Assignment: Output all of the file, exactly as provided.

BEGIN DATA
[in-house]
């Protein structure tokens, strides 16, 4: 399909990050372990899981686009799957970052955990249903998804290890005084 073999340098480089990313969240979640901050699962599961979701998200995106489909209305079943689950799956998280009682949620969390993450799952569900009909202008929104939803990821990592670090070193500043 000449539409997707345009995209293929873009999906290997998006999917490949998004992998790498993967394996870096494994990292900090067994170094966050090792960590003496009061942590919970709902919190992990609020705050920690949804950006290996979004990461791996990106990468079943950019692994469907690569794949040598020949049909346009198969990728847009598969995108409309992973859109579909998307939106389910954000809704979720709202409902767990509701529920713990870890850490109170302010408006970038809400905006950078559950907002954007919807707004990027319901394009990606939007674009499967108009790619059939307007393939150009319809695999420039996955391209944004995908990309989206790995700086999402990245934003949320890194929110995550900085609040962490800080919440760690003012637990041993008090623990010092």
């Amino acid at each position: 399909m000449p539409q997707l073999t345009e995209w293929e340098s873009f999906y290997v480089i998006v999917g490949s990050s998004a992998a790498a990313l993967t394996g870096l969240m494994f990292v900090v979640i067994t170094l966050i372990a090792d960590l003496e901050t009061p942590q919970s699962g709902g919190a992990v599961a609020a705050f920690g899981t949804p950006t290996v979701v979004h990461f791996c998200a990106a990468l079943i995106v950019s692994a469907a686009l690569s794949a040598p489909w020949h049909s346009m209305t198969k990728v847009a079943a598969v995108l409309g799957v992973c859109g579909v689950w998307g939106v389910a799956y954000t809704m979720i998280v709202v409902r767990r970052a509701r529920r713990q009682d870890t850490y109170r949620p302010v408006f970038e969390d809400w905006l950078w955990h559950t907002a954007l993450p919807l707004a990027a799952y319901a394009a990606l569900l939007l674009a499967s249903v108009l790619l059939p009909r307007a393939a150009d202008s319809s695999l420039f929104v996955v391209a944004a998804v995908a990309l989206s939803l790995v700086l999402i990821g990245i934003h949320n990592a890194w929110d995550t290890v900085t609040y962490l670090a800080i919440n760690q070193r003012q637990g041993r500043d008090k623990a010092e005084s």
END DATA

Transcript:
[in-house]
């Protein structure tokens, strides 16, 4: 399909990050372990899981686009799957970052955990249903998804290890005084 073999340098480089990313969240979640901050699962599961979701998200995106489909209305079943689950799956998280009682949620969390993450799952569900009909202008929104939803990821990592670090070193500043 000449539409997707345009995209293929873009999906290997998006999917490949998004992998790498993967394996870096494994990292900090067994170094966050090792960590003496009061942590919970709902919190992990609020705050920690949804950006290996979004990461791996990106990468079943950019692994469907690569794949040598020949049909346009198969990728847009598969995108409309992973859109579909998307939106389910954000809704979720709202409902767990509701529920713990870890850490109170302010408006970038809400905006950078559950907002954007919807707004990027319901394009990606939007674009499967108009790619059939307007393939150009319809695999420039996955391209944004995908990309989206790995700086999402990245934003949320890194929110995550900085609040962490800080919440760690003012637990041993008090623990010092």
């Amino acid at each position: 399909m000449p539409q997707l073999t345009e995209w293929e340098s873009f999906y290997v480089i998006v999917g490949s990050s998004a992998a790498a990313l993967t394996g870096l969240m494994f990292v900090v979640i067994t170094l966050i372990a090792d960590l003496e901050t009061p942590q919970s699962g709902g919190a992990v599961a609020a705050f920690g899981t949804p950006t290996v979701v979004h990461f791996c998200a990106a990468l079943i995106v950019s692994a469907a686009l690569s794949a040598p489909w020949h049909s346009m209305t198969k990728v847009a079943a598969v995108l409309g799957v992973c859109g579909v689950w998307g939106v389910a799956y954000t809704m979720i998280v709202v409902r767990r970052a509701r529920r713990q009682d870890t850490y109170r949620p302010v408006f970038e969390d809400w905006l950078w955990h559950t907002a954007l993450p919807l707004a990027a799952y319901a394009a990606l569900l939007l674009a499967s249903v108009l790619l059939p009909r307007a393939a150009d202008s319809s695999l420039f929104v996955v391209a944004a998804v995908a990309l989206s939803l790995v700086l999402i990821g990245i934003h949320n990592a890194w929110d995550t290890v900085t609040y962490l670090a800080i919440n760690q070193r003012q637990g041993r500043d008090k623990a010092e005084s």